University of Michigan Health-System Student Pharmacists (UM-HSP) started during the 2008–2009 academic year under the guidance and support of two College of Pharmacy faculty members—James Stevenson, PharmD, and Michael Kraft, PharmD—and several alumni. After the inaugural year of 2009–2010, the organization was recognized by the American Society of Health-System Pharmacists (ASHP) Student Society of Health-System Pharmacy (SSHP). UM-HSP's mission is to prepare the next generation of health-system pharmacists to be leaders by advancing the pharmacy profession. UM-HSP works to establish an organizational framework that enhances collaboration through service projects and delivery of student-relevant information, tools and resources including hospital tours, residency forums, and health-system guest speakers. The organization also addresses the needs of its members through professional and leadership development, career interest education, and other innovative initiatives.

    The University of Michigan formed the fifth ISPOR student chapter in April 2000. The goal of U-M ISPOR is to increase student knowledge of practices and advances in pharmacoeconomics and health outcomes research from a globalperspective. The student chapter serves as a bridge between students interested in pharmacoeconomics and members of the pharmaceutical industry, health care organizations, government,and academia. ISPOR at the University of Michigan, Ann Arbor is truly multidisciplinary with members drawn from the College of Pharmacy,School of Public Health, School of Medicine, School of Business and the School of Nursing.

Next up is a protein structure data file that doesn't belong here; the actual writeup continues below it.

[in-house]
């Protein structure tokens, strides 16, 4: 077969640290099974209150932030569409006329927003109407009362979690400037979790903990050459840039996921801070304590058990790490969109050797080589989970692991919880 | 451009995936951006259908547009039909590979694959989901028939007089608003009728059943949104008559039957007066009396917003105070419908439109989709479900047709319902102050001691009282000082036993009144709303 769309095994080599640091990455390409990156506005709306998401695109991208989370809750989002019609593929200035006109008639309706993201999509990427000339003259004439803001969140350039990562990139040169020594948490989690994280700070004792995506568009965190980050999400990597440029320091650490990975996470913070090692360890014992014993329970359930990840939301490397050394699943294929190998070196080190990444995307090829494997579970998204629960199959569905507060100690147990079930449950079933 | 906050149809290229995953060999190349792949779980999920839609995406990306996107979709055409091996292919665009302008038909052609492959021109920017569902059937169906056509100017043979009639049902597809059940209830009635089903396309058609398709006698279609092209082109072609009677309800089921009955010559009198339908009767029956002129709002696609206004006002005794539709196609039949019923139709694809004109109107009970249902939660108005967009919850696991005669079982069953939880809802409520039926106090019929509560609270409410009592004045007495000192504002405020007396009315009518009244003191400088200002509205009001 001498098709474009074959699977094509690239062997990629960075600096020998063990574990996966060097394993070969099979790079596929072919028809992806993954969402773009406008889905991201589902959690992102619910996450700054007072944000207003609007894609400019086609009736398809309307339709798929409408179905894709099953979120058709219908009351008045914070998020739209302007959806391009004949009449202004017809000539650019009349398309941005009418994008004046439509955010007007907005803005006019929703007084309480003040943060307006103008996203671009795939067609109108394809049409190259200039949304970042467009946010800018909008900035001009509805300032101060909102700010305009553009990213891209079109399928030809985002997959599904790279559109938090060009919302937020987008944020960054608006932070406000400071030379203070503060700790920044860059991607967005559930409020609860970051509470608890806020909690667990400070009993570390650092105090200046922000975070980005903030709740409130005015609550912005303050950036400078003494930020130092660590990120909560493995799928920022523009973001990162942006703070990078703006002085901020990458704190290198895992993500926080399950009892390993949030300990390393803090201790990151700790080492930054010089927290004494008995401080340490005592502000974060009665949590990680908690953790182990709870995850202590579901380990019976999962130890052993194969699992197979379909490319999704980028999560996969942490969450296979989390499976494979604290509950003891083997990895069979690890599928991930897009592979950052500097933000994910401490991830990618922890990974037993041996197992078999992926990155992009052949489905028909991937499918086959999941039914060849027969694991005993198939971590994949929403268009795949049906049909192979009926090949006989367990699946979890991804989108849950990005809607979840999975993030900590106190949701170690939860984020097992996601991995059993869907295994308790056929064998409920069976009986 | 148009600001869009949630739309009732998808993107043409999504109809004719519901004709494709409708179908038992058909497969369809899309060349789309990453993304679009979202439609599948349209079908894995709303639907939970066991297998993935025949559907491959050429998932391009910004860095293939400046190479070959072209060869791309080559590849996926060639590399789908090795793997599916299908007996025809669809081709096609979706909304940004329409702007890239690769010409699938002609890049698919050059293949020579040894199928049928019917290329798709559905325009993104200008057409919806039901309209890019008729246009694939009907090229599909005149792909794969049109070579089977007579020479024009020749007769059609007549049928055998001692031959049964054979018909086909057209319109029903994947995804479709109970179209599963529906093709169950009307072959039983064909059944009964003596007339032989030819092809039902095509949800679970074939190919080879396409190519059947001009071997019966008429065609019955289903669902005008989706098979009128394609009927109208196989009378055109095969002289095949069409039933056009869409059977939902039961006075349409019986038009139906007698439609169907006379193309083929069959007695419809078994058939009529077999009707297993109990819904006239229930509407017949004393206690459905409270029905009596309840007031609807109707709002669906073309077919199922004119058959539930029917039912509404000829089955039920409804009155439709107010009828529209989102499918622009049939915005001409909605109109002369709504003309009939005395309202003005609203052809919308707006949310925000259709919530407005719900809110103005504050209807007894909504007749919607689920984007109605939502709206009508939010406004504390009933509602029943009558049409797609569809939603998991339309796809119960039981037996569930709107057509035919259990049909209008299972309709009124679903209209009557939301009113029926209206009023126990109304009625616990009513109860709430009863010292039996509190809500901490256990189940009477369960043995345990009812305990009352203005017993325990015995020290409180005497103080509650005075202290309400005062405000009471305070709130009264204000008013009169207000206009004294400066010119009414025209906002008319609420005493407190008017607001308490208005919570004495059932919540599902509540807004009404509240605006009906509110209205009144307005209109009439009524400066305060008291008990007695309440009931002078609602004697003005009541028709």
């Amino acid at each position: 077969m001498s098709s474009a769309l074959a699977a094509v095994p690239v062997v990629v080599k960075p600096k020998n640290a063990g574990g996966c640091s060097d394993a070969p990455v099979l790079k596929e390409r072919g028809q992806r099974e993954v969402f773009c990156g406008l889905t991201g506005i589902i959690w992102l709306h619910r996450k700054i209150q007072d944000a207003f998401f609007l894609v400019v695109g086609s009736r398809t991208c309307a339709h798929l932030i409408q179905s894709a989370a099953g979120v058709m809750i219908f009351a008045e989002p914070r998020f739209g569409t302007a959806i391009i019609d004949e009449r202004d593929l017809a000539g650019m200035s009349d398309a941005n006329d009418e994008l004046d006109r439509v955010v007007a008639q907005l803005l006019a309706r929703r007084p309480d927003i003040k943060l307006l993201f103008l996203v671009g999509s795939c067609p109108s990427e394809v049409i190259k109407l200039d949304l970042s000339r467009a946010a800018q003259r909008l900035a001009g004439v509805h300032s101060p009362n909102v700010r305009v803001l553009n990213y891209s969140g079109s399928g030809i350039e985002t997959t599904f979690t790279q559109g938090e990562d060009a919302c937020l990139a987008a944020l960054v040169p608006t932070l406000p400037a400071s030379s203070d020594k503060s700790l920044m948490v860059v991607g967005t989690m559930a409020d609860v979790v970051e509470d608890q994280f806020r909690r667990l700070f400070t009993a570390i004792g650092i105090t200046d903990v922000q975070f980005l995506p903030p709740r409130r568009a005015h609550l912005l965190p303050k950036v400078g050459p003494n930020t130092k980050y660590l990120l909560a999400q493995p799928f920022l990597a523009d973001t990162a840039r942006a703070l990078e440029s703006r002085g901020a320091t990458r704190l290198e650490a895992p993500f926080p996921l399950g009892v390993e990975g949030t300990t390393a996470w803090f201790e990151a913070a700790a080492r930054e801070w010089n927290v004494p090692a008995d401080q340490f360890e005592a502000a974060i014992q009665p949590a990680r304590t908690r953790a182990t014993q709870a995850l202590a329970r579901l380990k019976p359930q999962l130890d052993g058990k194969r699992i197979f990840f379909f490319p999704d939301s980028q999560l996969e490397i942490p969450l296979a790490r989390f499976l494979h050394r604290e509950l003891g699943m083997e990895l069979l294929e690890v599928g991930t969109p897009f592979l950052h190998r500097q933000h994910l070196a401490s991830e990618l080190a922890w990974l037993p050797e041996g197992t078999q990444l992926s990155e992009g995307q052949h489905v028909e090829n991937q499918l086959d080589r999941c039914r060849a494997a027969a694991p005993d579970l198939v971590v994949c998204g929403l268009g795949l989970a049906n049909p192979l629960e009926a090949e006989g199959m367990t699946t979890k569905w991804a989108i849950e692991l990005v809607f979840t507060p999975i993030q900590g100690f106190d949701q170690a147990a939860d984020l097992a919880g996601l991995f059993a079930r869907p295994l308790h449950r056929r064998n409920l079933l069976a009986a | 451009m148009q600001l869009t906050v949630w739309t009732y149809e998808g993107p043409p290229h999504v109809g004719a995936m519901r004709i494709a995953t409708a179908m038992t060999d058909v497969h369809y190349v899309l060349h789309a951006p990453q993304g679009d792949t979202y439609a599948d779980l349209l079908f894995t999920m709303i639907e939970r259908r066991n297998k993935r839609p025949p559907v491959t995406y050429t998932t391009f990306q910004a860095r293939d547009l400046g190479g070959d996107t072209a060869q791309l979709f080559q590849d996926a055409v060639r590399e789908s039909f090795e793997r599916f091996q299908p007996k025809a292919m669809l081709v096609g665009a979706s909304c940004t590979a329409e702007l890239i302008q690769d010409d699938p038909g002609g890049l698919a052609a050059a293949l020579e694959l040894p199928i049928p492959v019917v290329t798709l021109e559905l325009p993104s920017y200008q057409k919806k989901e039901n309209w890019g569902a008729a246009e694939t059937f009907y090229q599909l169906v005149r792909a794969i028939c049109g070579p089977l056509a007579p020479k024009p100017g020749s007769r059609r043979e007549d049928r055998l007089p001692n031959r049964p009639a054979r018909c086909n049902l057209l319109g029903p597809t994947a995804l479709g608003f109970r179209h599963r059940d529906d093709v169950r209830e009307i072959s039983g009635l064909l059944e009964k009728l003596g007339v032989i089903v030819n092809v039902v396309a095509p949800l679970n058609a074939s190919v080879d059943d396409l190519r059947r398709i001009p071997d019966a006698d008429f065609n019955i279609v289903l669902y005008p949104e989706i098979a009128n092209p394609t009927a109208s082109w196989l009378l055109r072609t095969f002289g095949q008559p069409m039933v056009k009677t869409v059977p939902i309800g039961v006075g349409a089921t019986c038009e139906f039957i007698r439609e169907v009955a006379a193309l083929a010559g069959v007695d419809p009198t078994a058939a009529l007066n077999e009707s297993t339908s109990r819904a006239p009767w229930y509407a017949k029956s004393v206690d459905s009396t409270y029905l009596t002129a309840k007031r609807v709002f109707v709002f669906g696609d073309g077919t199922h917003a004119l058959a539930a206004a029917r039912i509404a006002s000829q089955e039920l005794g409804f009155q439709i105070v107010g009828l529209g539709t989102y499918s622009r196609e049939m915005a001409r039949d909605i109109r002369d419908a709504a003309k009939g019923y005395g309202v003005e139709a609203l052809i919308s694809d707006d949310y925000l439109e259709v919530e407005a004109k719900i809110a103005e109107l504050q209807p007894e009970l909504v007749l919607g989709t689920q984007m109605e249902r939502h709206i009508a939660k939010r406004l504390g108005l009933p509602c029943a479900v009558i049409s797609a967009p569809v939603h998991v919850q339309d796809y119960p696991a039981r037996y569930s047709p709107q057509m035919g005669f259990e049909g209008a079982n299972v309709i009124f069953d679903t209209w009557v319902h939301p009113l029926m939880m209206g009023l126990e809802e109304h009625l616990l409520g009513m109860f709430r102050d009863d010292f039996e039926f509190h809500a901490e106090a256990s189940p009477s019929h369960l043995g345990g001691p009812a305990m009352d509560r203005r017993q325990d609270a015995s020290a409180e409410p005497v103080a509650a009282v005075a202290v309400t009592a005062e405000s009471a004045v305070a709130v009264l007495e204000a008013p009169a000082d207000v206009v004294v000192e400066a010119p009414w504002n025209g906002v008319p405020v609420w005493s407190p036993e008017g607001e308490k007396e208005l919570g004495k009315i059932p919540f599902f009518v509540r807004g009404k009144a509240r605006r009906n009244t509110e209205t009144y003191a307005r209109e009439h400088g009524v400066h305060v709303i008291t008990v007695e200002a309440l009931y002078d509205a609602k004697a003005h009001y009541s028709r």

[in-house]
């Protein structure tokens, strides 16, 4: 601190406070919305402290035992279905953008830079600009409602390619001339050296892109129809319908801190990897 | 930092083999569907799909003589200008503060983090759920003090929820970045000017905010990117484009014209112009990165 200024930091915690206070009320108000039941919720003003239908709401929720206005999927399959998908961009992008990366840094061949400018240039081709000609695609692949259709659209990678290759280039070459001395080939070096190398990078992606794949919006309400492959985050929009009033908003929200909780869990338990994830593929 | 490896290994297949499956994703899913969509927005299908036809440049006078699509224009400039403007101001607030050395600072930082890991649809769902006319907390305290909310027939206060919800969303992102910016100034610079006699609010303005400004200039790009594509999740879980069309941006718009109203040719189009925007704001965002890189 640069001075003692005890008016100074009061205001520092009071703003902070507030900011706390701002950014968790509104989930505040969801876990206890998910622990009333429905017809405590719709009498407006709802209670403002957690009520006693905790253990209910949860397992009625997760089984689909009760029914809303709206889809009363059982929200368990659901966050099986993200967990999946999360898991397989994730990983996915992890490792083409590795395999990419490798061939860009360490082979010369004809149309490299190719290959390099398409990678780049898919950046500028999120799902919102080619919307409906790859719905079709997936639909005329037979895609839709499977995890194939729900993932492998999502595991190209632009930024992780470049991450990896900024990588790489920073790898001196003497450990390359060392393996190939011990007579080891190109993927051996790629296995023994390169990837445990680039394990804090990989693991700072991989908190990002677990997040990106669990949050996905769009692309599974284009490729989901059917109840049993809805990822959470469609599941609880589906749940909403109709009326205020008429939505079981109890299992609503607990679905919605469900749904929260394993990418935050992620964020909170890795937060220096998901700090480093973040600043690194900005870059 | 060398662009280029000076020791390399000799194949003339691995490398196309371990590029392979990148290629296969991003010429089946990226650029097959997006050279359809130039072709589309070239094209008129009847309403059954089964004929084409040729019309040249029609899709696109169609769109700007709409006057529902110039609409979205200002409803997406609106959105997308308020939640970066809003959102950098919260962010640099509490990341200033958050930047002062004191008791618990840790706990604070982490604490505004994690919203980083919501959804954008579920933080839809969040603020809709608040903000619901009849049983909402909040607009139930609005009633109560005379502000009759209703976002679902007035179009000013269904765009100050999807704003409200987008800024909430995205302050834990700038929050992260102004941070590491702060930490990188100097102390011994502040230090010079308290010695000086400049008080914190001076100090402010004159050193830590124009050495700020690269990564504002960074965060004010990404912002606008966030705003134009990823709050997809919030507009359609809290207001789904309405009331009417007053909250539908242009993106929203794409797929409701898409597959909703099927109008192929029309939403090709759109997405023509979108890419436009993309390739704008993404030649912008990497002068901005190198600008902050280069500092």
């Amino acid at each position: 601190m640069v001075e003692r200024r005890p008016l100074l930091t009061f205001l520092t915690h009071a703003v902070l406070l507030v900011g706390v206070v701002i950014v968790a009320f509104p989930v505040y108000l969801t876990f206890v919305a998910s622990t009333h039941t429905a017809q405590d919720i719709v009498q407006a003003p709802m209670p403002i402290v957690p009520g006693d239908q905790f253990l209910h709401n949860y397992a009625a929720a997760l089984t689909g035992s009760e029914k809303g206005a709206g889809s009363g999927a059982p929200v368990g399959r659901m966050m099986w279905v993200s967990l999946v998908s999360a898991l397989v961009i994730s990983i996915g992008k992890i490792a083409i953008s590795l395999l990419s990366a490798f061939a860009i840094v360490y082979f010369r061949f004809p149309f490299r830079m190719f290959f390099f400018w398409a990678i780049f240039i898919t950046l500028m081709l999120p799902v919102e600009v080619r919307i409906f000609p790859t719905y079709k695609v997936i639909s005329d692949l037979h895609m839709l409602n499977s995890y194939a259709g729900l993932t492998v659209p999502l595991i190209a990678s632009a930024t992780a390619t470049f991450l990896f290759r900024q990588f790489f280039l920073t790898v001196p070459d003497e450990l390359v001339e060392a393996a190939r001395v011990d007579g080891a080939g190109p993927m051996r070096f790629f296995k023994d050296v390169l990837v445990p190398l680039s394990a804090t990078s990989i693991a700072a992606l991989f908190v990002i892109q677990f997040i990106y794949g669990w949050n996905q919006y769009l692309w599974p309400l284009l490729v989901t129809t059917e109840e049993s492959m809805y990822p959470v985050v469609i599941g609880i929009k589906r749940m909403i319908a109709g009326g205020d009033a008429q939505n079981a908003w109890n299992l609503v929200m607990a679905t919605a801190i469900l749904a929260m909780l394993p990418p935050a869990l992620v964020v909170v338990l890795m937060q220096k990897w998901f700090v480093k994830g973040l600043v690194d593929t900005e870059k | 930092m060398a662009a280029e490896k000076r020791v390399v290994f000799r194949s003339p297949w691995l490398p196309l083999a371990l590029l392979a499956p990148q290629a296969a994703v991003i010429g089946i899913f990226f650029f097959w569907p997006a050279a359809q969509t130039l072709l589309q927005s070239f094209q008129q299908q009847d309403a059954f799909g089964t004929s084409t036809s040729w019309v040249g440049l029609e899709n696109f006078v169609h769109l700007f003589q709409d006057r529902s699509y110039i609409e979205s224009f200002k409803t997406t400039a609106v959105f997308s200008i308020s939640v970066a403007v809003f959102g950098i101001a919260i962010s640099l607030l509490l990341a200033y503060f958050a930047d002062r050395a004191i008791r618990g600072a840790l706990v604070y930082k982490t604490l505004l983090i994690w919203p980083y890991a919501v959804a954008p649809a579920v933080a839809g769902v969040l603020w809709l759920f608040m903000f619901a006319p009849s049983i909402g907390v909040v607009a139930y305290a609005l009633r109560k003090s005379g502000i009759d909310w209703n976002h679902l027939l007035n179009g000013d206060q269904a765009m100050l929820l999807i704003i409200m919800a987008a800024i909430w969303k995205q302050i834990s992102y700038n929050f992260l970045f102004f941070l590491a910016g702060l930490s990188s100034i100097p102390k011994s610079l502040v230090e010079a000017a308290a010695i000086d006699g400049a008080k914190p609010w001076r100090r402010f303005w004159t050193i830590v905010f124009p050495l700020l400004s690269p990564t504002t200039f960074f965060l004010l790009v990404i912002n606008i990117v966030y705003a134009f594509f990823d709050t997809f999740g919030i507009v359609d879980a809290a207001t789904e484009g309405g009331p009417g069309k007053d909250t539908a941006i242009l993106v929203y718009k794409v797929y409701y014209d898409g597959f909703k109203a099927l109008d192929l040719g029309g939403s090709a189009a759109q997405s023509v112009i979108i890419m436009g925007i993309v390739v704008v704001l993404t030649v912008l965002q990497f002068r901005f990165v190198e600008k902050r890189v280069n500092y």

The PSGC is the College’s official, University-sanctioned pharmacy student government organization. It has primary responsibility for administration of the College of Pharmacy code of conduct. The Council also lobbies for the interests of pharmacy students, shares information about pharmacy and other health concerns with students at U-M and other pharmacy schools, and promotes the education and career needs of pharmacy students.

    Founded at the University of Michigan in 1883, Phi Delta Chi now has 66 collegiate chapters nationwide. Members perform community service projects, arrange speakers on topics of interest to pharmacy students, and enjoy social fellowship. Phi Delta Chi members meet weekly during the academic year and attend the organization’s annual national convention and biennial grand council meeting. There is also an alumni chapter.

    SNPhA creates programs to improve the health, educational, and social environment of minorities. SNPhA members develop leadership skills, participate in national health care issues, promote greater exposure of minority health professionals, especially pharmacists, and help provide minority communities with better health care information. At the annual national convention, members attend education and career workshops, develop ties with other students, and help set national SNPhA policy.

    A student chapter of the AAPS was established at the University of Michigan in 1995. AAPS offers various member services aimed at increasing student awareness of career opportunities, teaching about new advances and discoveries in the pharmaceutical sciences, and nurturing educational and professional advancement.

Listing Row

Friday, December 13, 2013
Friday, December 13, 2013